*Watching the Laker game last night, a lot of people left the bar with 2 minutes to go and the Lakers down 6. Shaq had just fouled out and they considered it over. The Lakers obviously made a push with Kobe making those 3's but didn't win. Should they have left so early? I guess they were right about the outcome, but it would be nice to know what the odds of winning are in that situation.*

Has anyone compiled such a thing? Is there research out there in game theory journals that discuss this?

is there really something such as a "game theory journal"? i've seen journals for pretty much every branch of science, math, medicine, etc, but to see something from academia that was actually keen to professional sports would be neat...

bob chaikin

bchaikin@...

- --- In APBR_analysis@yahoogroups.com, bchaikin@a... wrote:
> Has anyone compiled such a thing? Is there research out there in

game theory

> journals that discuss this?

seen journals

>

> is there really something such as a "game theory journal"? i've

> for pretty much every branch of science, math, medicine, etc, but

to see

> something from academia that was actually keen to professional

sports would

> be neat...

Game theory comes about from sports, but also from politics. It

often focuses on political decisions. I know that was how I was

introduced to "game theory" -- through Poli Sci 12 in college. Game

theory rests on the fact that competing people have to outstrategize

the opponent. Consider what they will do and try to optimally select

a strategy to counter what they will do. The movie A Beautiful Mind

was about John Nash, whose Nash Equilibrium theory is one of the

centerpieces of game theory. This concept that there is an optimal

set of strategies given the nature of the rules of a game helps

determine both how to win and how to change the game so that the game

itself arrives at better results (perhaps socioeconomically better,

for example). Or, if we wanted to change basketball to increase

scoring, we could wing it or you could do a serious analysis of what

effect the rule changes may have, assuming that winning games is

still the goal of all teams, regardless of pace.

Besides that, I think SABR has an ongoing newsletter of baseball

research. Chance magazine has statistical studies with one almost

every issue on sports -- that's what I forwarded a little while ago.

I wasn't very impressed with that article on pace management,

though. They pretty much assumed the answer that they got, something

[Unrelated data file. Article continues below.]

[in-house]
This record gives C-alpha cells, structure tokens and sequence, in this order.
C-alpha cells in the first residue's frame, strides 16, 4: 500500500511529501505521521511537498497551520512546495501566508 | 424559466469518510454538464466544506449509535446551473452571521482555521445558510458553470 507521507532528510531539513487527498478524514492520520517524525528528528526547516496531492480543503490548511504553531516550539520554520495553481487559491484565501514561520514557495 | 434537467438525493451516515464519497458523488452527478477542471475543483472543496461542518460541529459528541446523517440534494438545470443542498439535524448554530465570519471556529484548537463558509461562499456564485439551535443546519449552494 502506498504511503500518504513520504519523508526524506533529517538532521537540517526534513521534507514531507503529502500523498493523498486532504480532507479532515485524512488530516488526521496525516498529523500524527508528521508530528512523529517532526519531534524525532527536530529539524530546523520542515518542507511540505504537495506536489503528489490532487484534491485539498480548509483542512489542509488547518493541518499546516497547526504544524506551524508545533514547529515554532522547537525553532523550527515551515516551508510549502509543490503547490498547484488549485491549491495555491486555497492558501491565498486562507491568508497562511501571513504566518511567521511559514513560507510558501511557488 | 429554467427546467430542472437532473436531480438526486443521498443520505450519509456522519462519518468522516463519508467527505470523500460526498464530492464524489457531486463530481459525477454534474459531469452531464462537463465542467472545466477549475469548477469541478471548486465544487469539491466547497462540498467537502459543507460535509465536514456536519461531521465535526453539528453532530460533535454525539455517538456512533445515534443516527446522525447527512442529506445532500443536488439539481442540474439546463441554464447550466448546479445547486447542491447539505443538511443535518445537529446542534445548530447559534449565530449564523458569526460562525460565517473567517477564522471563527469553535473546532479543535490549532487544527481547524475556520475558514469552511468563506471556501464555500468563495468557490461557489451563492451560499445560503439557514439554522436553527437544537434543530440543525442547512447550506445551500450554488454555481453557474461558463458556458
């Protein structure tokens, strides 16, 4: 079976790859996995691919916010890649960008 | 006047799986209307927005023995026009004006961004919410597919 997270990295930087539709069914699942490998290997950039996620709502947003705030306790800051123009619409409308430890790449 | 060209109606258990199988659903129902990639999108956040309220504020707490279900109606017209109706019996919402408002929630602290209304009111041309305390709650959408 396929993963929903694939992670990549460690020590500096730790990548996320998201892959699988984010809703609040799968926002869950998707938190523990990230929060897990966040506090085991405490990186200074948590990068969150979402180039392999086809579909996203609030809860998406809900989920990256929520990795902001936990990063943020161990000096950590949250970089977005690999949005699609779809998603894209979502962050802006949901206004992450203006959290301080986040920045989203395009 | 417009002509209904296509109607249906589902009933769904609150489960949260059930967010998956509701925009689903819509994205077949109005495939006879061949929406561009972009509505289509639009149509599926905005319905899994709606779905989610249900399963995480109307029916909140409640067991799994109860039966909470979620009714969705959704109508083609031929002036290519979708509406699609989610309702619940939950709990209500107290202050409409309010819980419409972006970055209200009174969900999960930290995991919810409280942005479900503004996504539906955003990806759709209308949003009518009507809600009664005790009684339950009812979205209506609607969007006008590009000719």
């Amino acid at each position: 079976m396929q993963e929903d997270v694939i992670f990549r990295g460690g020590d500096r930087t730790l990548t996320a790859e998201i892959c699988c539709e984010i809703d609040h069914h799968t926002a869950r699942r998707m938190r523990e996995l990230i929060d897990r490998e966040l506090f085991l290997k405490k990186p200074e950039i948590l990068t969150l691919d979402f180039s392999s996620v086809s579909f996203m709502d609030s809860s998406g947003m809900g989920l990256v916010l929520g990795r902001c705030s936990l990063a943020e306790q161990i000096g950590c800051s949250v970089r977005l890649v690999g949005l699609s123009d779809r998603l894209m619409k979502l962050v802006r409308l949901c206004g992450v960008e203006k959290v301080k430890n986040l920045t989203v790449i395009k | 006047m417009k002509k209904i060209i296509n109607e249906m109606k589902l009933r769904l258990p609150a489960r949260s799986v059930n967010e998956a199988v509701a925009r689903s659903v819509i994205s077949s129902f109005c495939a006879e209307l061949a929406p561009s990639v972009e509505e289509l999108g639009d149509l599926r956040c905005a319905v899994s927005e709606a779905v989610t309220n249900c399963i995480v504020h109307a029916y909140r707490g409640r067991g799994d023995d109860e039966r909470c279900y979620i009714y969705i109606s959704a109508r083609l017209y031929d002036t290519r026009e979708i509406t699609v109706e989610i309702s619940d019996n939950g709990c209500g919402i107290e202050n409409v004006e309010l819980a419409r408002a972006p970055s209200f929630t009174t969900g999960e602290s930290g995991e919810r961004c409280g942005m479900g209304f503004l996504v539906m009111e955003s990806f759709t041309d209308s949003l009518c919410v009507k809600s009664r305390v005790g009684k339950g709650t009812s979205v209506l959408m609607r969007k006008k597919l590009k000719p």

I discussed with schtevie offline for a while.

Not sure if there are any others.

DeanO ----- Original Message -----

From: aaronkoo

To: APBR_analysis@yahoogroups.com

Sent: Tuesday, May 06, 2003 4:18 PM

Subject: [APBR_analysis] Re: When to leave a game?

<snip, on game theory>

> Besides that, I think SABR has an ongoing newsletter of baseball

> research. Chance magazine has statistical studies with one almost

> every issue on sports -- that's what I forwarded a little while ago.

> I wasn't very impressed with that article on pace management,

> though. They pretty much assumed the answer that they got, something

> I discussed with schtevie offline for a while.

>

> Not sure if there are any others.

>

> DeanO

Can you post some of your comments? I tried to follow the argument on the article, but

the math was slightly beyond me.

ed- --- In APBR_analysis@yahoogroups.com, <igorkupfer@r...> wrote:
>

on the article, but

>

> Can you post some of your comments? I tried to follow the argument

> the math was slightly beyond me.

Will do. Hopefully tonight, but life/work may get in the way.

Generally, they assumed that the percentage of possessions on which a

team scored was optimal at some pace and lower at either a higher or

lower pace. Then they simulated the games and, sure enough, the team

won fewer games at higher and lower paces than at their optimal

pace. My point has been that we don't know where that optimal pace

is and that the optimal pace in basketball may be actually a large

range of paces. The average time of a possession is about 15 s and I

believe that teams perform about equally well whether they use 10 s

or 20 s (beyond about 20 s, rather, with <=3s on the clock, they do

worse).

DeanO - --- In APBR_analysis@yahoogroups.com, <igorkupfer@r...> wrote:
> > I wasn't very impressed with that article on pace management,

something

> > though. They pretty much assumed the answer that they got,

> > I discussed with schtevie offline for a while.

on the article, but

> >

> > Not sure if there are any others.

> >

> > DeanO

>

>

> Can you post some of your comments? I tried to follow the argument

> the math was slightly beyond me.

p. 43: "We remark that for simplicity we will think of a team's

unconstrained mode as its best scoring offensive style of play versus

the current opponent."

This is the assumption that ruins everything. They assume that there

is exactly one pace at which the teams is optimal, rather than an

array of paces or a range of paces.

p. 44: "A popular belief among sports analysts is that, when the

score is tied or a team is ahead, a lengthy possession is better than

a short possessions. Surprisingly this belief, as a general

statement is false."

This is the kind of analysis that is nice to do, but they biased

their answer by assuming that a team gets worse by holding the ball.

Now that may be true if they hold it too long -- I have seen that --

but they need more to strengthen such a statement.

Figures 1 through 3 use the notation (P, time units), where P is the

probability of scoring and time units is how many time units each

possession takes. Note that in each case, the intermediate time unit

case (=2) has the highest P. If they had left all the P the same and

just changed the pace, their arguments would have been potentially

stronger, but now their results are clouded by changing P.

Too bad.

DeanO